The .500 Nitro Express was designed as a hunting cartridge for use against large and heavy dangerous game such as Cape buffalo, rhinoceros and African elephant. The 570 gr bullet has excellent sectional density which is required for work against dangerous game out to 110 yd (100.6 m) and provides adequate penetration for the hunting of thick skinned dangerous game. It should be noted that some preofessional African hunters have complained that the taper of the 570 grain bullet, toward the nose, increases the incidents of bullet "fish tailing" during penetration causing the bullet to not maintain a straight course. The 570 grsolid bullet is used mainly elephant but was also used in some situations for Cape buffalo and rhinoceros when the extra penetration provided by these non-expanding bullets was necessary. Mated with the 570 gr solid bullet, the .500 Nitro Express would become the quintessential elephant cartridge on the African savanna. The round nose soft point 570 gr bullet was used on most other game species.

Unlike some of the more modern cartridges such as the .460 Weatherby
.460 Weatherby Magnum
The .460 Weatherby Magnum is a belted, bottlenecked rifle cartridge, developed by Roy Weatherby in 1957. The cartridge is based on the .378 Weatherby Magnum necked up to accept the bullet. The original .378 Weatherby Magnum parent case was inspired by the .416 Rigby...

, the .500 Nitro Express it is not considered too over powered for use against the big cats. The big cats do not require the more stoutly constructed bullet as they neither heavy bodied nor do they have thick skin and are best served with a more lightly constructed bullet that is capable of expanding quickly such as the 570 gr A-Square Lion Load or the Woodleigh 450 gr Soft Nose.

In North America cartridges such as the .500 Nitro Express see little use as no North American game species requires the cartridges in the same class as the .500 Nitro Express. Nevertheless, there can be no doubt that the cartridge would be a very effective stopper against a charge by one of the large bears or bison should it be carried in the field.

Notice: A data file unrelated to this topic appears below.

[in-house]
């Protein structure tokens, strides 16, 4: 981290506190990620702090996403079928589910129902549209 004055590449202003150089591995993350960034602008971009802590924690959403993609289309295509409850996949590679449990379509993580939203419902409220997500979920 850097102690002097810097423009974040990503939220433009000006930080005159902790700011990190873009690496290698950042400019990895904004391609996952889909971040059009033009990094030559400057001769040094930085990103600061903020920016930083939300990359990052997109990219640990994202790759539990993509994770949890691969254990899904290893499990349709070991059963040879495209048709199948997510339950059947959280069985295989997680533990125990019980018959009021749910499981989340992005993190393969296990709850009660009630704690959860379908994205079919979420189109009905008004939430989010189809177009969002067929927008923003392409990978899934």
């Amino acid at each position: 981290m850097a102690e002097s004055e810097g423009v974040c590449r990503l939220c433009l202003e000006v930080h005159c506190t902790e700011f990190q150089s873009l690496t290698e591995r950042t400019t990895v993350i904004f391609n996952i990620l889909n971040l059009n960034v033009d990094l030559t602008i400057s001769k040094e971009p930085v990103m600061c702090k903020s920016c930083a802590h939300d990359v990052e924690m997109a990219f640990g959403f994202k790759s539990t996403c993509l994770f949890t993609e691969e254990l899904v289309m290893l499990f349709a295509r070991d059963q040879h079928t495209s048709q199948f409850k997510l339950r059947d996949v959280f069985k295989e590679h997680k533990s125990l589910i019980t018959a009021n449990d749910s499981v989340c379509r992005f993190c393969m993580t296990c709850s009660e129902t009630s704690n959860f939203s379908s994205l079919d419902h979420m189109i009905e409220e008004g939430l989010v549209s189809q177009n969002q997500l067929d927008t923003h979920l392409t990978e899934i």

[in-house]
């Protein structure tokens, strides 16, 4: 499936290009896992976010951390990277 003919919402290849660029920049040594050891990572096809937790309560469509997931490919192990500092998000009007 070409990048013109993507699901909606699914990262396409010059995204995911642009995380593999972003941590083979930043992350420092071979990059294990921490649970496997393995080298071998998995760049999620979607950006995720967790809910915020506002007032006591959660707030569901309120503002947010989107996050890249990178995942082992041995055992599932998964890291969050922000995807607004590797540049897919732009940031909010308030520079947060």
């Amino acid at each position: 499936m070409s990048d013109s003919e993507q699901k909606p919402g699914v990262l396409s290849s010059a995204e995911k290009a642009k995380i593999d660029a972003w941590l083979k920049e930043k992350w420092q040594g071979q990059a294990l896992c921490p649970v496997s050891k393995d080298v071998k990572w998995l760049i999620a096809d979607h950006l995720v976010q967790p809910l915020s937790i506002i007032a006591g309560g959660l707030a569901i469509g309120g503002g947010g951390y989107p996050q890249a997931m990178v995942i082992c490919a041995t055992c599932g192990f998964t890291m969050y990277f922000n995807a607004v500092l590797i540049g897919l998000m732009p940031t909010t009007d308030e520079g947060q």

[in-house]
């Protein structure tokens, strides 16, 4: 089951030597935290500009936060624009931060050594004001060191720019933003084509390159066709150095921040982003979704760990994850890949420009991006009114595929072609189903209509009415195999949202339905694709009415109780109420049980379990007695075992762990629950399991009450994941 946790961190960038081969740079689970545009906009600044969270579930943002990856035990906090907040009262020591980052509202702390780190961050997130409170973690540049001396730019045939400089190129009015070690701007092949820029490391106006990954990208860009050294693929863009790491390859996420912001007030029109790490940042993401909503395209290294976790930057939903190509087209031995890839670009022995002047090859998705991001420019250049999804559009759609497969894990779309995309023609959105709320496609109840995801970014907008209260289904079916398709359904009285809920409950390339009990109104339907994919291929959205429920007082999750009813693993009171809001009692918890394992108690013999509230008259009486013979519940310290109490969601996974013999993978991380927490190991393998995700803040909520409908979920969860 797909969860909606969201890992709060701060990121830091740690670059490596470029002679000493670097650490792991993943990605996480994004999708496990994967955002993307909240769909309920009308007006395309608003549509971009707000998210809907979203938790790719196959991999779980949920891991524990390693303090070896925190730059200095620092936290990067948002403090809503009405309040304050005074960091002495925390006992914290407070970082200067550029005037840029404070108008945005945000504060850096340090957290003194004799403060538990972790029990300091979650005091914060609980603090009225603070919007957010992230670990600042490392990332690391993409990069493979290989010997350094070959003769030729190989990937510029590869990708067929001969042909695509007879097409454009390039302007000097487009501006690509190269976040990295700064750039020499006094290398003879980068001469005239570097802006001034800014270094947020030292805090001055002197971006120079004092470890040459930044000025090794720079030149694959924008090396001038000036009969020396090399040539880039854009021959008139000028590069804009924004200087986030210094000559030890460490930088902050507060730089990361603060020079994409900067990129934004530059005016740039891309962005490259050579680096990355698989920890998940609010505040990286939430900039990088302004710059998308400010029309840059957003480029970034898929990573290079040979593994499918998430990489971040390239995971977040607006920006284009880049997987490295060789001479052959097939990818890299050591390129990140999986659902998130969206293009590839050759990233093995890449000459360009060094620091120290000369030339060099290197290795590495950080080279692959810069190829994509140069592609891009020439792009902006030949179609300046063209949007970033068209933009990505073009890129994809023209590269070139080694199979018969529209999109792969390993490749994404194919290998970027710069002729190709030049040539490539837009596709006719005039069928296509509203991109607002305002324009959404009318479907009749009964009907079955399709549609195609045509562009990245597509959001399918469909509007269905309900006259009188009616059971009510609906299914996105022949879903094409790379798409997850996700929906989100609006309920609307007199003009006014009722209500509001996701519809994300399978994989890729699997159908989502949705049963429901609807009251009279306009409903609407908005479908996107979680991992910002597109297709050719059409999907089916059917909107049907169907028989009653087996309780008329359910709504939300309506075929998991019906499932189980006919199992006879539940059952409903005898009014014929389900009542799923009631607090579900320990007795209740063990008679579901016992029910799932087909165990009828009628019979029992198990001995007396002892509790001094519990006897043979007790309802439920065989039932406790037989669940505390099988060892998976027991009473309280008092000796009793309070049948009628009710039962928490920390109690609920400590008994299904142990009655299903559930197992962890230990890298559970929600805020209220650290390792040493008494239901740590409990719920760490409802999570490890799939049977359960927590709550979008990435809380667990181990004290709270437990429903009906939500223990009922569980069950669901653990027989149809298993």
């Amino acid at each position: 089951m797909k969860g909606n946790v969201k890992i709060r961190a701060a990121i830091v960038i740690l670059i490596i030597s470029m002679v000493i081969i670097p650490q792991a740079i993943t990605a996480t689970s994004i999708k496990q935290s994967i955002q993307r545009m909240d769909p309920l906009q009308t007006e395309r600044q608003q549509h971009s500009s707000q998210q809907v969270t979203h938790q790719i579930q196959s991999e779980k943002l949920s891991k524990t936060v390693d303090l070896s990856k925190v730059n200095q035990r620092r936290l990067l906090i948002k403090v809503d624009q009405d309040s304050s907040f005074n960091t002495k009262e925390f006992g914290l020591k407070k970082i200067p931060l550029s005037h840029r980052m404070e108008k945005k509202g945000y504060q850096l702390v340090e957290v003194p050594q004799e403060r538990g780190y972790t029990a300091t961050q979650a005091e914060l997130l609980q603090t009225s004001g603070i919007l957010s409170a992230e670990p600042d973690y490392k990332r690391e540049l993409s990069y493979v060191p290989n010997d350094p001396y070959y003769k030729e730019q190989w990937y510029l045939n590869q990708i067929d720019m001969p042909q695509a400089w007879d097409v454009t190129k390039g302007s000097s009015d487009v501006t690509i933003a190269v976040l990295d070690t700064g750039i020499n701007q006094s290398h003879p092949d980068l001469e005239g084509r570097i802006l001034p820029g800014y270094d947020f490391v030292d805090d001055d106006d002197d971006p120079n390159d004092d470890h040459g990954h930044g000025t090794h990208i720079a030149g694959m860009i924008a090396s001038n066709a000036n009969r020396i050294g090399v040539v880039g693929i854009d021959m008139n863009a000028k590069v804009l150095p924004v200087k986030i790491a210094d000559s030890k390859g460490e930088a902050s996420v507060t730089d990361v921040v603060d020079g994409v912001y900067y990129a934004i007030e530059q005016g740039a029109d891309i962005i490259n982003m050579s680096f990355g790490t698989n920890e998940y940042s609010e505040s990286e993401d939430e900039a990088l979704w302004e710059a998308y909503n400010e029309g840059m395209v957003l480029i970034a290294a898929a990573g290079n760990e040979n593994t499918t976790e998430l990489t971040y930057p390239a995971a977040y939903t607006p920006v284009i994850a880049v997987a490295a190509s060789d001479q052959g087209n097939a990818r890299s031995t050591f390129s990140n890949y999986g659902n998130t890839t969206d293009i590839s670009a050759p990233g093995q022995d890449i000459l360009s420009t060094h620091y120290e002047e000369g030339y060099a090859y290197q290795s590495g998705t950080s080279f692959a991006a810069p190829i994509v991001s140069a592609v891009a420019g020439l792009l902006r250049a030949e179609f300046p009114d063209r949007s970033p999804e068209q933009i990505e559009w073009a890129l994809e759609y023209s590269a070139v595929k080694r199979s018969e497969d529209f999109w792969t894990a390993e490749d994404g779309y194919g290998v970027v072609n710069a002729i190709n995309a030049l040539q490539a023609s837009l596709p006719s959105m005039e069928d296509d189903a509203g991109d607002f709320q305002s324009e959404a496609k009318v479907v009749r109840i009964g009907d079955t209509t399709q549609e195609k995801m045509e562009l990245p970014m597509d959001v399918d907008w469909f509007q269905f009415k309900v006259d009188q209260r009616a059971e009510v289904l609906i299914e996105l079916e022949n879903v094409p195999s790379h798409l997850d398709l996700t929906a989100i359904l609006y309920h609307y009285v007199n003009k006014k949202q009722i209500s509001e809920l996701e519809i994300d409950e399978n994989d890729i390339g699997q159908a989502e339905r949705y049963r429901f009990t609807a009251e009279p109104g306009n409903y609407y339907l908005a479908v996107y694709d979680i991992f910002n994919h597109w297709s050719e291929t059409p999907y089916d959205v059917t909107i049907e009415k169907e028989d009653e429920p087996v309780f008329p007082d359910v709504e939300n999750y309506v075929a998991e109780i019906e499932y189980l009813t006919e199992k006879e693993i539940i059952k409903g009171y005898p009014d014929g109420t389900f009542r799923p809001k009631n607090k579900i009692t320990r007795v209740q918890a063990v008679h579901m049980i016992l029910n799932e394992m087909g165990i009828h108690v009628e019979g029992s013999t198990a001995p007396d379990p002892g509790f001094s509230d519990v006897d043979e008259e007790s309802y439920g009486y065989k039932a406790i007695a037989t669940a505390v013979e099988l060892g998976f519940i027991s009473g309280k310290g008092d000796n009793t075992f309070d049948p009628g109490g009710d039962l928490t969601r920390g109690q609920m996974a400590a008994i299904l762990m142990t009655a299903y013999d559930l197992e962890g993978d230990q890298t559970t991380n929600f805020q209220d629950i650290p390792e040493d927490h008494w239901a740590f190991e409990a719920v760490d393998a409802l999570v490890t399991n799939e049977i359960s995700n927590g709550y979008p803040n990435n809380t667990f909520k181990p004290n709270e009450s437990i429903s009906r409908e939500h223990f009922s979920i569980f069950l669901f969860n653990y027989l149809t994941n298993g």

During the heyday of hunting every major manufacturer of British dangerous game rifles produced ammunition for the .500 Nitro Express rifles. However, by the 1960s only Kynoch was left producing ammunition. Due to the lack of interest Kynoch ended production of the Nitro Express cartridges in 1970.

As African hunting safaris became more popular from the 1990s onward there has been a renewed interest in the cartridge. Whereas before mainstream American ammunition manufacturers hardly ever showed an interest in the British big bore ammunition, demand created by American hunters spurred on companies such as A-Square, Federal and Hornady to offer Ammunition for these cartridge types. Ely which had purchased Kynoch, licensed the brand name to Kynamco of the United States. Kynamco now offers British sporting cartridges including the nitro express cartridge for sale using the Kynoch brand name. Norma of Sweden has also begun to offer this cartridge for sale.

See also

  • Nitro Express
    Nitro Express
    The Nitro Express series of cartridges are used in large-bore hunting rifles, also known as elephant guns or express rifles. They are named after the propellant they use, cordite, which is composed of nitrocellulose and nitroglycerine...

  • .577 Nitro Express
    .577 Nitro Express
    The .577 Nitro Express is a rimmed cartridge in the Nitro Express series of big-game hunting ammunition. It is also known as the .577 Nitro Express 3" and there is a variant called the .577 Nitro Express 2.75"...

  • .600 Nitro Express
    .600 Nitro Express
    The .600 Nitro Express is a round in the Nitro Express series which was introduced in 1903. It is the second largest calibre in the Nitro Express line, exceeded only by Holland & Holland's .700 Nitro Express round.-Overview:...

  • List of cartridges by caliber
  • List of rifle cartridges
  • 12 mm caliber
    12 mm caliber
    This article lists firearm cartridges which have a bullet in the to caliber range.*Length refers to the cartridge case length.*OAL refers to the overall length of the cartridge.*Bullet refers to the diameter of the bullet....

  • 13 mm caliber
    13 mm caliber
    This article lists firearm cartridges which have a bullet in the caliber range and greater.*Length refers to the cartridge case length.*OAL refers to the overall length of the cartridge.*Bullet refers to the diameter of the bullet....


  • Barnes, Frank C., ed. by John T. Amber. ".500 Nitro Express (3")", in Cartridges of the World, pp.231 & 236. Northfield, IL: DBI Books, 1972. ISBN 0-695-80326-3.
  • ______ and _____. ",458 Winchester", in Cartridges of the World, p. 64. Northfield, IL: DBI Books, 1972. ISBN 0-695-80326-3.